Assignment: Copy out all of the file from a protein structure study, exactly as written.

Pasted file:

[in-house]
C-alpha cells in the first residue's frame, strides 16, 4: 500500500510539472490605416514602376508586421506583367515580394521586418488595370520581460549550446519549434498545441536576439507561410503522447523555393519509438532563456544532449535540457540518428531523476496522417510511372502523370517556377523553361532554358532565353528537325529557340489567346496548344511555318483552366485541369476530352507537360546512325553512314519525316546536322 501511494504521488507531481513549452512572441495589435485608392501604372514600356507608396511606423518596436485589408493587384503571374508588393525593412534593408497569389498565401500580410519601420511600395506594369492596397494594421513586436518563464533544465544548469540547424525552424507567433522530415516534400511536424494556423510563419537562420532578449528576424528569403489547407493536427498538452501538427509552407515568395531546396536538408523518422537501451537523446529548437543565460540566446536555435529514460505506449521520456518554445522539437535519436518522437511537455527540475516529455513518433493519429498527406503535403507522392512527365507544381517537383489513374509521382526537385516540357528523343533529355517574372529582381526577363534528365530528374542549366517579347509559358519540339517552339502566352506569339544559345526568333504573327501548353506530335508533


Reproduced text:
[in-house]
C-alpha cells in the first residue's frame, strides 16, 4: 500500500510539472490605416514602376508586421506583367515580394521586418488595370520581460549550446519549434498545441536576439507561410503522447523555393519509438532563456544532449535540457540518428531523476496522417510511372502523370517556377523553361532554358532565353528537325529557340489567346496548344511555318483552366485541369476530352507537360546512325553512314519525316546536322 501511494504521488507531481513549452512572441495589435485608392501604372514600356507608396511606423518596436485589408493587384503571374508588393525593412534593408497569389498565401500580410519601420511600395506594369492596397494594421513586436518563464533544465544548469540547424525552424507567433522530415516534400511536424494556423510563419537562420532578449528576424528569403489547407493536427498538452501538427509552407515568395531546396536538408523518422537501451537523446529548437543565460540566446536555435529514460505506449521520456518554445522539437535519436518522437511537455527540475516529455513518433493519429498527406503535403507522392512527365507544381517537383489513374509521382526537385516540357528523343533529355517574372529582381526577363534528365530528374542549366517579347509559358519540339517552339502566352506569339544559345526568333504573327501548353506530335508533